Aug 20, 2021

  • Topographic map showing Russia and the Arctic region, image by FrankRamspott/Getty Images

    Report

    Exploring Gaps in Arctic Governance

    Conditions in the Arctic region are evolving, driven by such factors as climate change, economics, and geopolitics. What are the risks that come with these changes—and how could governance in the Arctic adapt to mitigate them?

    Jul 27, 2021

  • Russian President Vladimir Putin, French President Emmanuel Macron, and German Chancellor Angela Merkel at a summit in Paris, France, December 10, 2019, photo by Charles Platiau/Pool via Reuters

    Commentary

    Disrespecting Europe Could Cost Russia

    Western unity is critical to addressing authoritarian challenges. Brexit, immigration, leadership transition in Germany, and COVID-19 provide grist for Russian propaganda claims of European weakness. But unified EU action on Ukraine, Navalny, and Belarus shows that Europe is a force with which to be reckoned.

    Jul 26, 2021

  • Report

    Report

    Strategic Airlift in Africa: Understanding Challenges and Opportunities for the Movement Coordination Centre Europe

    The Movement Coordination Centre Europe commissioned RAND Europe to conduct a scoping study to understand constraints of operating in Africa, as well as barriers to the efficient coordination of airlift and other logistic support in the continent.

    Jul 22, 2021

  • Mullah Abdul Ghani Baradar and other Taliban delegation members attend the Afghan peace conference in Moscow, Russia, March 18, 2021, photo by Alexander Zemlianichenko/Pool via Reuters

    Commentary

    China and the Taliban Begin Their Romance

    China is set to benefit significantly from a Taliban takeover of Afghanistan. It's worth following this dynamic closely in the coming weeks and months.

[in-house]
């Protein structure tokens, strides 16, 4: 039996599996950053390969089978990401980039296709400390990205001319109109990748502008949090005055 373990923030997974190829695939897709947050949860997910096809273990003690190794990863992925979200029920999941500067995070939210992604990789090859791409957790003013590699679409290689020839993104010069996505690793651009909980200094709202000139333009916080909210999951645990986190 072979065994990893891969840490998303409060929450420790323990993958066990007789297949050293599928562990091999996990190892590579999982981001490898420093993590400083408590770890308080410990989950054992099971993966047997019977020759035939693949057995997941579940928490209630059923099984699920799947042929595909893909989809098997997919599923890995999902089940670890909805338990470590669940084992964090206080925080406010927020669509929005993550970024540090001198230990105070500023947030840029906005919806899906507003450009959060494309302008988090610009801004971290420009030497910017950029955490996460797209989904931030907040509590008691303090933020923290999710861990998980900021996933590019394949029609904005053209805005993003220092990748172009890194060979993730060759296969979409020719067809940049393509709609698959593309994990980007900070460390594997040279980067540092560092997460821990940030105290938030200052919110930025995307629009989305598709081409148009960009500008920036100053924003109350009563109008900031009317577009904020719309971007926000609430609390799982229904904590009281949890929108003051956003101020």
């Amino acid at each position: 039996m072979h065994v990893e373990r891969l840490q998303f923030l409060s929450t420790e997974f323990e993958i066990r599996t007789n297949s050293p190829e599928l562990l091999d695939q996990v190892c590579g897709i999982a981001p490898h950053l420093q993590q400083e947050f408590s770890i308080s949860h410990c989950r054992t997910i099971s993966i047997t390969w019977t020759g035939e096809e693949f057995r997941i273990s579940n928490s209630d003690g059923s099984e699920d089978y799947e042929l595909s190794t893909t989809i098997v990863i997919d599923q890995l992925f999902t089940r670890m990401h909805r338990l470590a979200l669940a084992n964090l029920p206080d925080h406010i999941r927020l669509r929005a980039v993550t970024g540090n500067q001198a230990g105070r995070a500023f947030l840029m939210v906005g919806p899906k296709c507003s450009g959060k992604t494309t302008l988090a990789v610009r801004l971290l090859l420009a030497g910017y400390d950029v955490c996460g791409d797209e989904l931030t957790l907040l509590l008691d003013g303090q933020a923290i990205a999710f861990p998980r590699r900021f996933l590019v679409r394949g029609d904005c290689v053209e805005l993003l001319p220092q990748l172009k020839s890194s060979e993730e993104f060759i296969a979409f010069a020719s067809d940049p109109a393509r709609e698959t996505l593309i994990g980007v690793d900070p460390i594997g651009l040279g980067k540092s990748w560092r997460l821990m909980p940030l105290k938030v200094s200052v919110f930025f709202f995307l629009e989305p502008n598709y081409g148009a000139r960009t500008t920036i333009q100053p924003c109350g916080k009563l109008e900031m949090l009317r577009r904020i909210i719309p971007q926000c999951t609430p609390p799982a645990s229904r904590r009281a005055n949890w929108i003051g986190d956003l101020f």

Jul 22, 2021

  • An I-Kiribati girl watches as the Military Sealift Command joint high-speed vessel USNS Millinocket arrives in Tarawa, Republic of Kiribati, June 2, 2015, photo by Chief Petty Officer Jonathan Kulp/U.S. Navy

    Commentary

    America's Strategy in Oceania: Time for a Better Approach

    China has moved in earnest to engage with Oceania, while the United States is vying to get a toehold in the region. To develop an effective strategy for engaging there, Washington could seek guidance from key allies to better understand their experience, lessons, and efforts already underway.

    Jul 19, 2021

  • Aerial of Thule Air Base, Greenland, photo by JoAnne Castagna, Public Affairs/U.S. Army Corps of Engineers

    Commentary

    Mind the GIUK Gap

    For decades, NATO forces have used nearby bases to keep tabs on Russian submarines, surface ships, and aircraft transiting the Greenland-Iceland-United Kingdom Gap. Strong independence movements in Greenland, the Faroe Islands, and Scotland could soon jeopardize this position.

    Jul 15, 2021